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Chemometrics from basick to wavelet transform - Chau F.T

Chau F.T Chemometrics from basick to wavelet transform - Wiley publishing , 2004. - 333 p.
ISBN 0-471-20242-8
Download (direct link): chemometricsfrombasics2004.pdf
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Leung etal. [36] used WT to reduce IR spectral data for library searching. In this work, FWT and WPT were applied to compress infrared IR spectrum for storage and spectral searching. The coefficient position-retaining (CPR)
an overview of the applications in chemistry
method was discussed in detail for handling data with any length. IR spectra of 20 organic compounds with similar structures were compressed at the fourth resolution level with the use of the Daubechies wavelet function (L = 16). After data compression, the coefficients obtained were selected and employed to build a spectral library for future searching. Spectral library searching of this database was found to be better than that treated by FFT, especially in the aspect of visual comparison in some cases. The scale coefficients obtained from FWT and WPT can be used effectively for preliminary searching in a large spectral library. The proposed methods can minimize the search time by using a direct matching method.
Application of WNN to compression of IR spectrum was also reported [37]. In this study, the Morlet wavelet function was employed as the transfer function. The wavenumber and the transmittance of the IR were chosen as the input and output of the network, respectively. With proper training, the weighting factor for each neuron and the parameters of the wavelet function can be optimized. The original spectrum can be represented and compressed by using the optimized weighting factor and wavelet function parameters. In this work, compression ratios of 50 and 80% were obtained when the wavenumber interval of the IR spectrum was 2.0 and 0.1 cm-1, respectively.
Bos and Vrielink [38] reported their results on identification of mono- and disubstituded benzenes utilizing WT preprocessing. The aim of the work was to examine whether the localization property of WT in both position and scale can be used to extract features of an IR spectrum effectively. After the WT treatment on the IR spectrum, the coefficients obtained were employed as inputs for an identification process based on linear and nonlinear neural network classifiers. It was shown that, by using the extracted information instead of the full spectrum, the classification was greatly improved in both speed and quality. This study was also showed that WT with the Daubechies wavelet is a good method for feature extraction that can reduce IR spectral data by more than 20-fold.
The Fourier transform IR spectrum of a rock contains information about its constituent minerals. Stark et al. [39] employed WT to predict the mass fraction of a given constituent in a mixture. Using the wavelet transform, the authors roughly separated the mineralogical information in the FT-IR spectrum from the noise, using an extensive set of known mineral spectra as the training data for which the true mineralogy is known. Wavelet coefficients that varied either too much or too little were ignored because the former coefficients are likely to reflect analytical noise and the latter coefficients do not help one discriminate between different minerals. The remaining coefficients were used as the data for estimating the mineralogy of the sample. In this work, an empirical affine estimator was also developed to estimate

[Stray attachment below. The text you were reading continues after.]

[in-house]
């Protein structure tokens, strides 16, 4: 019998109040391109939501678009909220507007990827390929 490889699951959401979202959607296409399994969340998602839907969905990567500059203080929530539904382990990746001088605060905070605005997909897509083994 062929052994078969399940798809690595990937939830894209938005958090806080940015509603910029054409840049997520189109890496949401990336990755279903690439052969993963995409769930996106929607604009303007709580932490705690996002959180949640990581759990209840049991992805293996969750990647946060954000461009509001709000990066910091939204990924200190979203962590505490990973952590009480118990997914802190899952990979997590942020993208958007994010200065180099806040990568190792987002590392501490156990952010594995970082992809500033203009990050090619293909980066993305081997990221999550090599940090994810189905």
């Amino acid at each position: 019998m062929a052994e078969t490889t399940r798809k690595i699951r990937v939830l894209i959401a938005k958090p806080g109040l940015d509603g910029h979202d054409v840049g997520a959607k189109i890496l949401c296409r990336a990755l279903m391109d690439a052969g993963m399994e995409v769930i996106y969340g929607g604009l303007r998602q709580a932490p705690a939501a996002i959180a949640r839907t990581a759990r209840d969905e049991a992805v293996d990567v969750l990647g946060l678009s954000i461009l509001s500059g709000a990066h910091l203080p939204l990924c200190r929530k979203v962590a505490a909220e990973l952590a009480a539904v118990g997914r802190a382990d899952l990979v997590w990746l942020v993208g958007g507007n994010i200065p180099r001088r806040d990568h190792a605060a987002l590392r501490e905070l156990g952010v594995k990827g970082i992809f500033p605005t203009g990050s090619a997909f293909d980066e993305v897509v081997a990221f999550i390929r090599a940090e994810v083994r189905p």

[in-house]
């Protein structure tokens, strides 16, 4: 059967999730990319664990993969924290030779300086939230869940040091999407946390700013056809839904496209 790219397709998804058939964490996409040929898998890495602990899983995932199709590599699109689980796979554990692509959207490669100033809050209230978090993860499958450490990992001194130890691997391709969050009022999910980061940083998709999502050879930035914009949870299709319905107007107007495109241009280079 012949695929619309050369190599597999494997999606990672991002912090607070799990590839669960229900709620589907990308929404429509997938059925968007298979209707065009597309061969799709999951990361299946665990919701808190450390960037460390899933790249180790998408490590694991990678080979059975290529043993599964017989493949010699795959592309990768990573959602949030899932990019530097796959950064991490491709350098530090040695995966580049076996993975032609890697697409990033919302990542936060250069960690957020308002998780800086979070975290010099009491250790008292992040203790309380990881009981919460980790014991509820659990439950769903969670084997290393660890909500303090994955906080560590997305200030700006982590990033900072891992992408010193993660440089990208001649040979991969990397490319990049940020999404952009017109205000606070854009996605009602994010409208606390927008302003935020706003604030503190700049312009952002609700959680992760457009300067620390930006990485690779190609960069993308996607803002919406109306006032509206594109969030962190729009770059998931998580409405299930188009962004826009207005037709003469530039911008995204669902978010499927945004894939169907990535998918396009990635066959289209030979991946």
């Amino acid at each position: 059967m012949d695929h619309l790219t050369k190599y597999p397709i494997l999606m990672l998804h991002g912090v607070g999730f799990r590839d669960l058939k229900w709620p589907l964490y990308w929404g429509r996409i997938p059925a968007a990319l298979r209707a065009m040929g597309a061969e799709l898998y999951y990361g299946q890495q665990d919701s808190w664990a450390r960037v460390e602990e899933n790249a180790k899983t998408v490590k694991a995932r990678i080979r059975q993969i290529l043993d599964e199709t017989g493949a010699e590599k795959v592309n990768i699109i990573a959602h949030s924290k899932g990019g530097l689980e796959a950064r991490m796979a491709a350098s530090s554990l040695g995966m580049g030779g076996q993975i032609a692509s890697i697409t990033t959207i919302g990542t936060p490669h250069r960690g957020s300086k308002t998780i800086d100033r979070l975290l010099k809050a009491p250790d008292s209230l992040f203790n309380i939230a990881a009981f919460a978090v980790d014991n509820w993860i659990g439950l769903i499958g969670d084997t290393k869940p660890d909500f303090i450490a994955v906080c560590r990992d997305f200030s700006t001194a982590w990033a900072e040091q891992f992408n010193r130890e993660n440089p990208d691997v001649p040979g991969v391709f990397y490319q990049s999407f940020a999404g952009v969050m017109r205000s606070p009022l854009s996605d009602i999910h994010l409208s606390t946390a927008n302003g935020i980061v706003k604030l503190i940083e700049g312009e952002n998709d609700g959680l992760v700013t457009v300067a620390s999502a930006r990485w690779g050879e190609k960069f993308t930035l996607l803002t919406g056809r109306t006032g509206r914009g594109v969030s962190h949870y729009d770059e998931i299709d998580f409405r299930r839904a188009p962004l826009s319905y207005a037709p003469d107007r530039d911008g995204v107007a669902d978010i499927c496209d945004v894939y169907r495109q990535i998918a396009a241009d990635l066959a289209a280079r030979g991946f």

application of wavelet transform in chemistry
the mass fraction of a given mineral in a mixture. The estimator was found to typically perform better than the weighted nonnegative least-squares instrument.
Variable selection and compression are often used to produce more parsimonious regression models. When they are applied directly to the original spectrum domain, however, it is not easy to determine the type of feature that the selected variables represent. In another study, Alsberg et al. [40] showed that it is possible to identify important variables as being part of short- or large-scale features by performing variable selection in the wavelet domain. The suggested method can be used to extract information about the selected variables that otherwise would have been inaccessible, and to obtain information about the location of these features in the original domain. In this article, three types of variable selection methods were applied to the wavelet domain: selection of optimal combination of scales, thresholding based on mutual information, and truncation of weight vectors in the PLS regression algorithm. It was found that truncation of weight vectors in PLS was the most effective method for selecting variables. Two experimental datasets were investigated. Results showed that approximately the same prediction error was obtained by using less than 1% and 10% of the original variables, respectively. In this work, it was also found that the selected variables were restricted to a limited number of wavelet scales. This information can be used to suggest whether the underlying features may be dominated by narrow peaks (indicated by variables in short-wavelet-scale regions) or by broader regions (indicated by variables in long-wavelet-scale regions). This study also concluded that the variables selected are not unique when the variable selection is applied to collinear data such as spectral profiles of complex mixtures. In most cases, we cannot expect to find a very limited number of unique variables, but rather regions of interest where good representative wavenumber candidates are found. This suggests that instead of performing the variable selection in the original domain, a compressed domain representation may be more fruitful.
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